Think your lesbian Web site is the bomb? Do you spend hours a day tweaking the script for what you’re convinced is better than The L Word? Looking to become the next great (published) lesbian novelist? Well, clear your calendar on May 9–11.
Designed to foster resources, connections, talent, mentorships, motivation and encouragement, the weekend-long women’s summit, Q-Me Con, (the 3rd Annual Queer Media and Entertainment Conference) kicks off on May 9 in New York City.
“The idea for the Q-Me Con Women’s Summit sprang out of a block of programming devoted to women’s issues we launched in Hollywood at Q-Me Con 2007,” says Executive Director and Punkmouse Productions founder, Jennifer Howd. “We had such an amazing response to the women’s track in Hollywood that we decided to create an entire summit for the queer female media-making community back in our hometown.”
Howd continues, “It’s becoming increasingly clear that queer women must take responsibility for creating and distributing our own images of ourselves if we want to see our community accurately represented in the mass media and entertainment arenas on any significant level.”
Sandra Madsen (co-executive producer of Q-Me Con) adds, “The Q-Me Con Women’s Summit is a very important event because women’s voices are still a minority in the media today, and very much so with respect to the LGBTQ Community. This summit brings women of all ages, shapes, forms and cultures together to experience community, empowerment and endless possibility. The Women’s Summit allows us to have access to these important elements that play a large role in our industry, and it gives everyone a space to share their authentic voices.”
The staying power of queer media giants like here! Networks, Logo, TLA and Wolfe Video prove the need for queer content remains a vital part of the entertainment atmosphere. At the same time, shows like The L Word, Exes and Ohs, Lesbian Sex & Sexuality, Gimme Sugar and Workout have proven lesbian and bi characters and content are becoming increasingly more visible. Here! Networks and GO Magazine, sponsors of the opening night bash at HK Lounge on Friday, May 9, reiterate lesbian and bi visibility through their dynamic support of the Q-Me Con Women’s Summit and are setting the tone for the conference with a blast of power-schmoozing and a giant dose of New York lesbian fun.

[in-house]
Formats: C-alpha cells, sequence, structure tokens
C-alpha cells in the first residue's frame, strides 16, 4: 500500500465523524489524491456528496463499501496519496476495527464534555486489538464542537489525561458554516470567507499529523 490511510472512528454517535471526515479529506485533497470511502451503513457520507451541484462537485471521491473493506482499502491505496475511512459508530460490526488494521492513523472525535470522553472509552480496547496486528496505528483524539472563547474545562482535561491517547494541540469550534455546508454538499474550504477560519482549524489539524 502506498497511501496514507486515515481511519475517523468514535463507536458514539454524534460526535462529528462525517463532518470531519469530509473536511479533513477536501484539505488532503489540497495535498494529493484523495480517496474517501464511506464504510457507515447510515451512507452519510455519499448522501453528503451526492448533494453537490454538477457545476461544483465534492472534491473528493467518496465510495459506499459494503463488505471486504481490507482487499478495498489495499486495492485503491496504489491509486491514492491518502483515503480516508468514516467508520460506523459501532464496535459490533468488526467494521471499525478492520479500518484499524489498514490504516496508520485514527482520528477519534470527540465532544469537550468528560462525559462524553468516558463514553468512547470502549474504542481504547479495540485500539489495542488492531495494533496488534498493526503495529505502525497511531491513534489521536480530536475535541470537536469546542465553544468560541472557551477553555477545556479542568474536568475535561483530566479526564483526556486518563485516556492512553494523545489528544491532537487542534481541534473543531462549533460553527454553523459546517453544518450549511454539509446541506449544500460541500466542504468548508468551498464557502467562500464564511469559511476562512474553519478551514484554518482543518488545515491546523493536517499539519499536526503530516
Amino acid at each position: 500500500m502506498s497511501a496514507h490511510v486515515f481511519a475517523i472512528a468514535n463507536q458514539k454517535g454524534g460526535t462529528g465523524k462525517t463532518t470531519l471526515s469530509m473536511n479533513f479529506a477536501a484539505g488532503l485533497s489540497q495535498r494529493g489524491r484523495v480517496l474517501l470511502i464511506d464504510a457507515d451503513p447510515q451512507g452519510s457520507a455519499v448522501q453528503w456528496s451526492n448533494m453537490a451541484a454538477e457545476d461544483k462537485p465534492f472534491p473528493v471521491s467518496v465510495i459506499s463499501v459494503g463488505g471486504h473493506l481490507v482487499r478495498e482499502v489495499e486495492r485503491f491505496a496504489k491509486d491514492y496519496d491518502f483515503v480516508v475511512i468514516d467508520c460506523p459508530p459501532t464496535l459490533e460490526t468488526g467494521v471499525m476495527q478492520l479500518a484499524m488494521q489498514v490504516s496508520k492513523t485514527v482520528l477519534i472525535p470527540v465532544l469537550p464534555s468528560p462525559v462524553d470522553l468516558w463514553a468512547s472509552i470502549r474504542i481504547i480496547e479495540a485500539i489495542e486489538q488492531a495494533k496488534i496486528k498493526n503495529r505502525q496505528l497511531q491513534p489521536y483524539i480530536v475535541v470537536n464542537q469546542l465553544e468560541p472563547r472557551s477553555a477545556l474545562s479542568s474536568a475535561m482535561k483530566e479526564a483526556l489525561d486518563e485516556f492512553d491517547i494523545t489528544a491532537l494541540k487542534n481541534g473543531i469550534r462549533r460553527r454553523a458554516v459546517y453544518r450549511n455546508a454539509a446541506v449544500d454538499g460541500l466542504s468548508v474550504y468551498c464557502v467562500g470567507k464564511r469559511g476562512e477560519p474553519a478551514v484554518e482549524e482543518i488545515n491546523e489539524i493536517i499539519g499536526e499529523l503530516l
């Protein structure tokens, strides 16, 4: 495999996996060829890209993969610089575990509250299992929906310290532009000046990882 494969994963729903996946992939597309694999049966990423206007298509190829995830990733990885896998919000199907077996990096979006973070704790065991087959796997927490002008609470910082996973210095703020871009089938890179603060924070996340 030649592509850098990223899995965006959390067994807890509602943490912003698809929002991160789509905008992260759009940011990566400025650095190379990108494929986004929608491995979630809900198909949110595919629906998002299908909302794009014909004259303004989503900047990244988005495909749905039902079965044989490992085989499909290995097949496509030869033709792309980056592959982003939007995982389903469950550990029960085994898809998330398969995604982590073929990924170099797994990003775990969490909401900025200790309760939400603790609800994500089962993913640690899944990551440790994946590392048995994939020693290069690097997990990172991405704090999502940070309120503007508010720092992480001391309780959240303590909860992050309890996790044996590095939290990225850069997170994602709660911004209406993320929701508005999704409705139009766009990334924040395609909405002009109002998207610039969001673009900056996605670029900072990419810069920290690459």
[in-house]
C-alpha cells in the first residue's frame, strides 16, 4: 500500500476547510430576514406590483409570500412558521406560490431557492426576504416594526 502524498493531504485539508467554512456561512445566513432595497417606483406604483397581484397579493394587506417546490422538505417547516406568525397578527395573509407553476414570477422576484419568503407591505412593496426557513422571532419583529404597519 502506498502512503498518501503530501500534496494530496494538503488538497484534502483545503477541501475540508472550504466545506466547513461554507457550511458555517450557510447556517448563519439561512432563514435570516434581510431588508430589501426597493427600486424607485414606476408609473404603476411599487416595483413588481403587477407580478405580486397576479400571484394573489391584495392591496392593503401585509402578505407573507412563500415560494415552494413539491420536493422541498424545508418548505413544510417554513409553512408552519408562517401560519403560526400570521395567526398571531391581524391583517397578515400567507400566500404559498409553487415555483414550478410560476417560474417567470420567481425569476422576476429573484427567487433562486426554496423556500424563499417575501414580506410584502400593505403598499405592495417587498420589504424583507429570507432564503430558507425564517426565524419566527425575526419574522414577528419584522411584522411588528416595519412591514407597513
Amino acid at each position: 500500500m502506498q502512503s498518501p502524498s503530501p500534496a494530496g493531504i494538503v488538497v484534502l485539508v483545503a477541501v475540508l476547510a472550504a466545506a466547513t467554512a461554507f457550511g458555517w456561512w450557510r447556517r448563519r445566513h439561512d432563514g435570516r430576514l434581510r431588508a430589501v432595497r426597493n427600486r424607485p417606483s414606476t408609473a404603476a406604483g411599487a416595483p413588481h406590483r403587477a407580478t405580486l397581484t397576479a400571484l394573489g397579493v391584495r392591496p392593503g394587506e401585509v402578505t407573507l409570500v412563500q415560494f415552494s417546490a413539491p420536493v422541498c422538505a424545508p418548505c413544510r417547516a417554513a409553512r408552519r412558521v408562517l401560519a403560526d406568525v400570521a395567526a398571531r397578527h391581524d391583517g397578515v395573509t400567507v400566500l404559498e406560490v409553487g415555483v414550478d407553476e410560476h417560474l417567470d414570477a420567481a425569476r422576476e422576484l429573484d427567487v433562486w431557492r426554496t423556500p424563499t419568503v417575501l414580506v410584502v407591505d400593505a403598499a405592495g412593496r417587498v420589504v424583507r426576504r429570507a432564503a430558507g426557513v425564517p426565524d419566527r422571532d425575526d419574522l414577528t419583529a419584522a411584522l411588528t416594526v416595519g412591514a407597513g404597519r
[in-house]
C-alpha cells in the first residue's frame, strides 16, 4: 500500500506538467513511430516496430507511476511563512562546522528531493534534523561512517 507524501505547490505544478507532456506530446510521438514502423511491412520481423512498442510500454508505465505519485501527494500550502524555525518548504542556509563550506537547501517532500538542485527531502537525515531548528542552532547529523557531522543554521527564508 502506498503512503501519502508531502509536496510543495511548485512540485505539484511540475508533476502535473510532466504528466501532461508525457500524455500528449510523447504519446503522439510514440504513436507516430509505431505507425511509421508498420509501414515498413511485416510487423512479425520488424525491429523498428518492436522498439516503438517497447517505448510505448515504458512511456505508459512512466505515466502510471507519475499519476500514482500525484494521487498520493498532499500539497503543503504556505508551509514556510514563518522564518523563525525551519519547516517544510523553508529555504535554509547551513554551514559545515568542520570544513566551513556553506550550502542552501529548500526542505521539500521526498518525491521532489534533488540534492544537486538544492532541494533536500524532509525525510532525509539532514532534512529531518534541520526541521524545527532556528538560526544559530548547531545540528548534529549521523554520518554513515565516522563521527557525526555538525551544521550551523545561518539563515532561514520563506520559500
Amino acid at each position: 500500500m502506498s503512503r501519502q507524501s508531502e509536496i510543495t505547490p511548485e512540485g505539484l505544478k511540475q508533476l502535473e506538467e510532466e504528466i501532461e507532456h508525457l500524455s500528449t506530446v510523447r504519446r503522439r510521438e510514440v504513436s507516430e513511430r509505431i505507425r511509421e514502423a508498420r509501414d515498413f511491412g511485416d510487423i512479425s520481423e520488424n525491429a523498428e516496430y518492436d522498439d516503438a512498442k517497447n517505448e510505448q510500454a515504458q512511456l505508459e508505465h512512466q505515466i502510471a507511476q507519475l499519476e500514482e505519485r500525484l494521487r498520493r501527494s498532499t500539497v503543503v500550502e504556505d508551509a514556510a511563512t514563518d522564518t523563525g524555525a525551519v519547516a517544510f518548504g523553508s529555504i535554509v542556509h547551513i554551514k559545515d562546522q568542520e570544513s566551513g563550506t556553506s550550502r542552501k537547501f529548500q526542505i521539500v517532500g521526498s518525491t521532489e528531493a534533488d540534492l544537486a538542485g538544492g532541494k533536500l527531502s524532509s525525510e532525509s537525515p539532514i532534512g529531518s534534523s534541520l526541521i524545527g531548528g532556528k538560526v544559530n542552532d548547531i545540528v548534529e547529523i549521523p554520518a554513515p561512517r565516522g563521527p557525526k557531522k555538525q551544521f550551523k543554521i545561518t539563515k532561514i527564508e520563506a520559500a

Saturday, May 10 includes a wide array of informative seminars, in-depth forums and interactive workshops delving into the challenges of financing, pitching, marketing and distributing queer-inclusive, female-centric content. The L Word’s Rose Troche will be conducting two intensive workshops along with famed video and film artist Barbara Hammer. Other noted guests include: Amy Lesser, GO Magazine’s own publisher and editor-in-chief; Karen Flischel, executive vice president and general manager, here! Networks; Heather Matarazzo, actress on Logo’s Exes & Ohs; Michaline Babich, executive producer of Logo’s Gimme Sugar; Grace Moon, managing editor of OurChart.com and founder of Velvetpark; Diana Cage, show host on Sirius OutQ; Sarah Warn, founder and editor, AfterEllen.com; and Chagmion Antoine, reporter, CBS News on Logo.
Sunday’s continental brunch at Cattyshack, presented by OP/LYNX & NewFest in collaboration with Q-Me Con and Queer Black Cinema, will focus on the uncharted territory of Lesbian Webisodes. Brunch will be followed by a screening at 2:30pm. Immediately following the screening, Kerry Weldon, filmmaker and administrative director of NewFest, moderates a Q&A with the filmmakers on the topic of where new wave storytelling meets multi-platform marketing. Reserve your seat early: This event will sell out.
The ultimate goal of The Q-Me Con’s Women’s Summit is about finding solutions to how women in all areas of media can forge networks and combine resources to bridge boundaries and break down social constructs around gender and sexuality in the media landscape.
“By focusing Q-Me Con 2008 on topics that affect the queer women’s media making community, Jennifer and Sandra are taking the conference into a new and much needed direction,” says John Baez, co-founder of Q-Me Con. “I think that more so than gay men, queer women need a safe space to discuss the issues that specifically affect them. They’re also in need of increased opportunities to foster creative solutions and spaces to network and come together. I think this year’s Q-Me Con Women’s Summit will achieve those goals and much, much more.”